Yale Study Finds New Insight Into Low-Cal Sweeteners

by Paromita Datta published on -

How good are low-calorie sugar alternatives? Research seems to be in some dispute over this with some studies claiming that it can disrupt our metabolism and add to weight gain, while other studies claiming exactly the opposite. A new Yale study, published in the journal Cell Metabolism, has come up with a new insight that could settle the debate between these two contradictory findings. [1]

Bottle of sweetener with pills and powder on a wooden surface

Are low-cal sweeteners bad for you? Photo Credit: Shutterstock

The study revealed that people who consume beverages with low-calorie sweeteners like sucralose experienced disruption in their metabolic and neural responses. However, this occurred only when the beverage was accompanied by a carbohydrate. In most cases, this was a form of tasteless sugar that was also added to the drink. On the other hand, people who consumed drinks with only low-calorie sweeteners or with real sugar experienced ni such disruptions in their metabolic or neural responses.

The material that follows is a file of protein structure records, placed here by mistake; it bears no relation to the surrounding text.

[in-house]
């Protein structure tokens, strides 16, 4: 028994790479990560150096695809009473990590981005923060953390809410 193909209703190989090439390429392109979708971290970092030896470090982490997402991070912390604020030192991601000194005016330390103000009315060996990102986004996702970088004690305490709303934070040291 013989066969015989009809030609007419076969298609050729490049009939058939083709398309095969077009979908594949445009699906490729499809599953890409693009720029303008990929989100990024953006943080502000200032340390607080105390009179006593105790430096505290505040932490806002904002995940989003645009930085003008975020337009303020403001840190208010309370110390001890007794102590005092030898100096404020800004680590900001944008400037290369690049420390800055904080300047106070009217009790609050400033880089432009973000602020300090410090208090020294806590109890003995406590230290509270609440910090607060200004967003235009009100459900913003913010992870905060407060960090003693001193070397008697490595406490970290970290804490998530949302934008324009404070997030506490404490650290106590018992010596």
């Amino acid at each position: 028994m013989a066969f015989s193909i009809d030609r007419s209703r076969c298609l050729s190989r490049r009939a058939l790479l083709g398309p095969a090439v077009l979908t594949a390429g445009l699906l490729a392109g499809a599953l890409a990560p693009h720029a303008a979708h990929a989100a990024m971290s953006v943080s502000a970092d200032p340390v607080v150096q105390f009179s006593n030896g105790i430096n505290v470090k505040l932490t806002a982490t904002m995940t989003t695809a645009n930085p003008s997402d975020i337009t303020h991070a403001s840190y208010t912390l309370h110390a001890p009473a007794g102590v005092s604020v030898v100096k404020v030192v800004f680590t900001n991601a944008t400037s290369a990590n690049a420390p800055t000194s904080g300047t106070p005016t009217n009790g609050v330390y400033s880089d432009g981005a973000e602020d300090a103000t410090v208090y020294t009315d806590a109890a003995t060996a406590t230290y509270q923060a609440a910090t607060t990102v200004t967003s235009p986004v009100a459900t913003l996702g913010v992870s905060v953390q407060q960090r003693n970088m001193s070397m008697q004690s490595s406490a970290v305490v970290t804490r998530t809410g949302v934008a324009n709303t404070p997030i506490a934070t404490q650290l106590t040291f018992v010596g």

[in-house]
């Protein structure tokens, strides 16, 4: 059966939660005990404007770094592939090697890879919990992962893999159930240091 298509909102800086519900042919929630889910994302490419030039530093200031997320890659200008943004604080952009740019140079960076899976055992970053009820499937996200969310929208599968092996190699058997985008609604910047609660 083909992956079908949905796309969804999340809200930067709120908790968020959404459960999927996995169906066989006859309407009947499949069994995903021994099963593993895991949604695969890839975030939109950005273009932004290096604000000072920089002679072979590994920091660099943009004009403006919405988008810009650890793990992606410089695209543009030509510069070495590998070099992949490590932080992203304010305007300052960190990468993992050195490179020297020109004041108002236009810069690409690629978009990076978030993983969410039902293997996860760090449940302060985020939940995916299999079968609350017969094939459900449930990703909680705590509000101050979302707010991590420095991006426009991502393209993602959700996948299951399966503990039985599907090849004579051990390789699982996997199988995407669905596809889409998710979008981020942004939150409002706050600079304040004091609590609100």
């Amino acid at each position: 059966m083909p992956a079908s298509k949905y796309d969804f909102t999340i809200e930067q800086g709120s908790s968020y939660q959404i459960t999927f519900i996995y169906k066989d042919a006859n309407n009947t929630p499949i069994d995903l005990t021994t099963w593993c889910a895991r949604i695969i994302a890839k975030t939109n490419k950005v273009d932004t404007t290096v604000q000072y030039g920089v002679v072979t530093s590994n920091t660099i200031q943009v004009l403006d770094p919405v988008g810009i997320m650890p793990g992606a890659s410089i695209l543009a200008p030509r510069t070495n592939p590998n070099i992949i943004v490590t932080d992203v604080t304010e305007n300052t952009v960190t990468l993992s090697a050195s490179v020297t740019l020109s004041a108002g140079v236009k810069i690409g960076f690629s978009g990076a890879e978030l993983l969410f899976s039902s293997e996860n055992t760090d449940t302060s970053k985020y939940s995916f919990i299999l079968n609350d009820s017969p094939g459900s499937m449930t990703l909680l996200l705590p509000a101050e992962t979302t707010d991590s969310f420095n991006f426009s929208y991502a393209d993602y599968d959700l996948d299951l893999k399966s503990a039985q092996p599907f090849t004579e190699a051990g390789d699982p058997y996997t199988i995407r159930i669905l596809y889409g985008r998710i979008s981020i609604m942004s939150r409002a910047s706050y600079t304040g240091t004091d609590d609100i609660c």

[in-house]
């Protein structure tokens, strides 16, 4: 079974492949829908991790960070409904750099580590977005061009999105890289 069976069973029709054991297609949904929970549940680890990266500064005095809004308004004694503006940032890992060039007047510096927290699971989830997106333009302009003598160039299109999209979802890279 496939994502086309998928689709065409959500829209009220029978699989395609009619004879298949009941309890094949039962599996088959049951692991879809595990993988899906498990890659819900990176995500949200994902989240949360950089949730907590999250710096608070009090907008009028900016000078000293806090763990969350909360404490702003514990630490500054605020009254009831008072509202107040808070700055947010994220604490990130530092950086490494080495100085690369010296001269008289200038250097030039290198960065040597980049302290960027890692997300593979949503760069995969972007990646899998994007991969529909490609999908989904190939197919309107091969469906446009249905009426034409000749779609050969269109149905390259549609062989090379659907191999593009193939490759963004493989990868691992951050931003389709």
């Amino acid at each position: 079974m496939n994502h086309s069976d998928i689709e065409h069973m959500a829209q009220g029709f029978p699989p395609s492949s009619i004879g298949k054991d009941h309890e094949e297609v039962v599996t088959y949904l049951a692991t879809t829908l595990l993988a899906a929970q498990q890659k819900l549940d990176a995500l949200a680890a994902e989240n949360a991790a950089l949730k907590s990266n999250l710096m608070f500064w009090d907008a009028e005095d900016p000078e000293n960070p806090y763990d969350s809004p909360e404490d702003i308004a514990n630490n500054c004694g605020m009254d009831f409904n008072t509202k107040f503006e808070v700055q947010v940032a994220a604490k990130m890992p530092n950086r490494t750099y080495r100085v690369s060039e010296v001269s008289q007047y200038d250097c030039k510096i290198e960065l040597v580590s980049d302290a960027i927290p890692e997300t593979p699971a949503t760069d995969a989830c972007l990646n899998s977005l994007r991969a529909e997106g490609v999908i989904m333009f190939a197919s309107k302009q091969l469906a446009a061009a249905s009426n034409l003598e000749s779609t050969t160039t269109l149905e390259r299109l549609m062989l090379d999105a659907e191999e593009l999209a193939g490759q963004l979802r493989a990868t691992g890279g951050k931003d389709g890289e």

The study was conducted on 45 healthy participants, aged 20 to 45. They were randomly assigned to consume three types of drinks:

  • Beverages with sucralose
  • Beverages with sucrose
  • Beverages with sucralose and maltodextrin.

The team also ran a parallel test on adolescents, aged 13–17. The team studied glucose tolerance and taste perception. They also studied the brain’s response through a functional MRI.

They found that when sucralose was consumed along with a carbohydrate, it showed a rapid impairment of glucose metabolism. Adults also displayed reduced insulin sensitivity and neural response. However, when the beverage was taken without any additions, no changes were observed.


DMCA.com Protection Status
Last updated -
About the Author

Paromita Datta covers the latest health and wellness trends for Organic Facts. An ex-journalist who specialized in health and entertainment news, Paromita was responsible for managing a health supplement for The New Indian Express, a leading national daily in India. She has completed her post-graduation in Business Administration from the University of Rajasthan and her diploma in journalism from YMCA, Delhi. She has completed an e-course, Introduction to Food and Health, from Stanford University, US.

Rate this article
Average rating 0.0 out of 5.0 based on 0 user(s).